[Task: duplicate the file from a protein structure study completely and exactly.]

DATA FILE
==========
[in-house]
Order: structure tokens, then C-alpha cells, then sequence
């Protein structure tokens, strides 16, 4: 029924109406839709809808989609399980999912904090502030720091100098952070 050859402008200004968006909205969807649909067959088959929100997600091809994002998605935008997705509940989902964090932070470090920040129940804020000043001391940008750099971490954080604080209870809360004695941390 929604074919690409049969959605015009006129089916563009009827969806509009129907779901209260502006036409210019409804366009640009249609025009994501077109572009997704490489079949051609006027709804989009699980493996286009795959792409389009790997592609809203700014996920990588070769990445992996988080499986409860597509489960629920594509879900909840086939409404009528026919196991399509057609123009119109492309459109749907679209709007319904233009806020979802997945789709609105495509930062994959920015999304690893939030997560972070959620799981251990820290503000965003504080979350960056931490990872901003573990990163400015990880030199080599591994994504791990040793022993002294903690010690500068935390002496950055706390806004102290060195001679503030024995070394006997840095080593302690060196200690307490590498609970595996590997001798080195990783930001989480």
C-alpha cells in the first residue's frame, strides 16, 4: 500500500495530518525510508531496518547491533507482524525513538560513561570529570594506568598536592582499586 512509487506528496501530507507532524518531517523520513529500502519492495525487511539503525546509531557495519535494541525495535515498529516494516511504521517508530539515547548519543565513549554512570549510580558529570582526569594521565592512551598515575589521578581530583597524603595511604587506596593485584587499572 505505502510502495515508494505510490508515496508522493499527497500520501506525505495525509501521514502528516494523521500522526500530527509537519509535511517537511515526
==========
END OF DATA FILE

[in-house]
Order: structure tokens, then C-alpha cells, then sequence
């Protein structure tokens, strides 16, 4: 029924109406839709809808989609399980999912904090502030720091100098952070 050859402008200004968006909205969807649909067959088959929100997600091809994002998605935008997705509940989902964090932070470090920040129940804020000043001391940008750099971490954080604080209870809360004695941390 929604074919690409049969959605015009006129089916563009009827969806509009129907779901209260502006036409210019409804366009640009249609025009994501077109572009997704490489079949051609006027709804989009699980493996286009795959792409389009790997592609809203700014996920990588070769990445992996988080499986409860597509489960629920594509879900909840086939409404009528026919196991399509057609123009119109492309459109749907679209709007319904233009806020979802997945789709609105495509930062994959920015999304690893939030997560972070959620799981251990820290503000965003504080979350960056931490990872901003573990990163400015990880030199080599591994994504791990040793022993002294903690010690500068935390002496950055706390806004102290060195001679503030024995070394006997840095080593302690060196200690307490590498609970595996590997001798080195990783930001989480």
C-alpha cells in the first residue's frame, strides 16, 4: 500500500495530518525510508531496518547491533507482524525513538560513561570529570594506568598536592582499586 512509487506528496501530507507532524518531517523520513529500502519492495525487511539503525546509531557495519535494541525495535515498529516494516511504521517508530539515547548519543565513549554512570549510580558529570582526569594521565592512551598515575589521578581530583597524603595511604587506596593485584587499572 505505502510502495515508494505510490508515496508522493499527497500520501506525505495525509501521514502528516494523521500522526500530527509537519509535511517537511515526